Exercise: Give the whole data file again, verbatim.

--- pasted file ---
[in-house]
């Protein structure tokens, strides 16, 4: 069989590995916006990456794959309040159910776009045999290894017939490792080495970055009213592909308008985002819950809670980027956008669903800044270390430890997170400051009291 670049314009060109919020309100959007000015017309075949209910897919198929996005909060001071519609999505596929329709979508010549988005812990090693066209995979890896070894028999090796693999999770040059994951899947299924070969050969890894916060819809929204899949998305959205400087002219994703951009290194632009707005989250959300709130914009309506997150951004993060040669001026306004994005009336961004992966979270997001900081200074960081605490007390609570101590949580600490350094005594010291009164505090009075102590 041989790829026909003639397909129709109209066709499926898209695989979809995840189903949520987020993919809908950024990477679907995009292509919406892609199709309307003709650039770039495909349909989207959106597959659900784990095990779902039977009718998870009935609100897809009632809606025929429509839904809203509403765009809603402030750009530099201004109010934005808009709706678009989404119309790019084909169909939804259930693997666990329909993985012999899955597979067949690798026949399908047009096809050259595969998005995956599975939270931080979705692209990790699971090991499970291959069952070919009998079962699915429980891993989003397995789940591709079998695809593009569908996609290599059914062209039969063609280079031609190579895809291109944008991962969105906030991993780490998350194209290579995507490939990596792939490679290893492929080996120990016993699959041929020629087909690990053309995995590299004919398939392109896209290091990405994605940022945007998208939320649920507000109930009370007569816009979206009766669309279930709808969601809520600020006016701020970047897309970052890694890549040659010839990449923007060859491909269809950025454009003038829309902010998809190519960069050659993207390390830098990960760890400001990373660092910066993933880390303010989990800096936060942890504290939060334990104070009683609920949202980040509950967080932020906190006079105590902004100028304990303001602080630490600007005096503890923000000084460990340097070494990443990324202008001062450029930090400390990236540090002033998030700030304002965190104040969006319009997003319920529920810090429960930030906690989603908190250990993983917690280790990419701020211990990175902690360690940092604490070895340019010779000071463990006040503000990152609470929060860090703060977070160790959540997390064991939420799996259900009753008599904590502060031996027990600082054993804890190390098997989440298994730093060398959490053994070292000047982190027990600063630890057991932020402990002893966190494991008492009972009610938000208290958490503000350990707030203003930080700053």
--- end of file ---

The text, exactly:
[in-house]
């Protein structure tokens, strides 16, 4: 069989590995916006990456794959309040159910776009045999290894017939490792080495970055009213592909308008985002819950809670980027956008669903800044270390430890997170400051009291 670049314009060109919020309100959007000015017309075949209910897919198929996005909060001071519609999505596929329709979508010549988005812990090693066209995979890896070894028999090796693999999770040059994951899947299924070969050969890894916060819809929204899949998305959205400087002219994703951009290194632009707005989250959300709130914009309506997150951004993060040669001026306004994005009336961004992966979270997001900081200074960081605490007390609570101590949580600490350094005594010291009164505090009075102590 041989790829026909003639397909129709109209066709499926898209695989979809995840189903949520987020993919809908950024990477679907995009292509919406892609199709309307003709650039770039495909349909989207959106597959659900784990095990779902039977009718998870009935609100897809009632809606025929429509839904809203509403765009809603402030750009530099201004109010934005808009709706678009989404119309790019084909169909939804259930693997666990329909993985012999899955597979067949690798026949399908047009096809050259595969998005995956599975939270931080979705692209990790699971090991499970291959069952070919009998079962699915429980891993989003397995789940591709079998695809593009569908996609290599059914062209039969063609280079031609190579895809291109944008991962969105906030991993780490998350194209290579995507490939990596792939490679290893492929080996120990016993699959041929020629087909690990053309995995590299004919398939392109896209290091990405994605940022945007998208939320649920507000109930009370007569816009979206009766669309279930709808969601809520600020006016701020970047897309970052890694890549040659010839990449923007060859491909269809950025454009003038829309902010998809190519960069050659993207390390830098990960760890400001990373660092910066993933880390303010989990800096936060942890504290939060334990104070009683609920949202980040509950967080932020906190006079105590902004100028304990303001602080630490600007005096503890923000000084460990340097070494990443990324202008001062450029930090400390990236540090002033998030700030304002965190104040969006319009997003319920529920810090429960930030906690989603908190250990993983917690280790990419701020211990990175902690360690940092604490070895340019010779000071463990006040503000990152609470929060860090703060977070160790959540997390064991939420799996259900009753008599904590502060031996027990600082054993804890190390098997989440298994730093060398959490053994070292000047982190027990600063630890057991932020402990002893966190494991008492009972009610938000208290958490503000350990707030203003930080700053």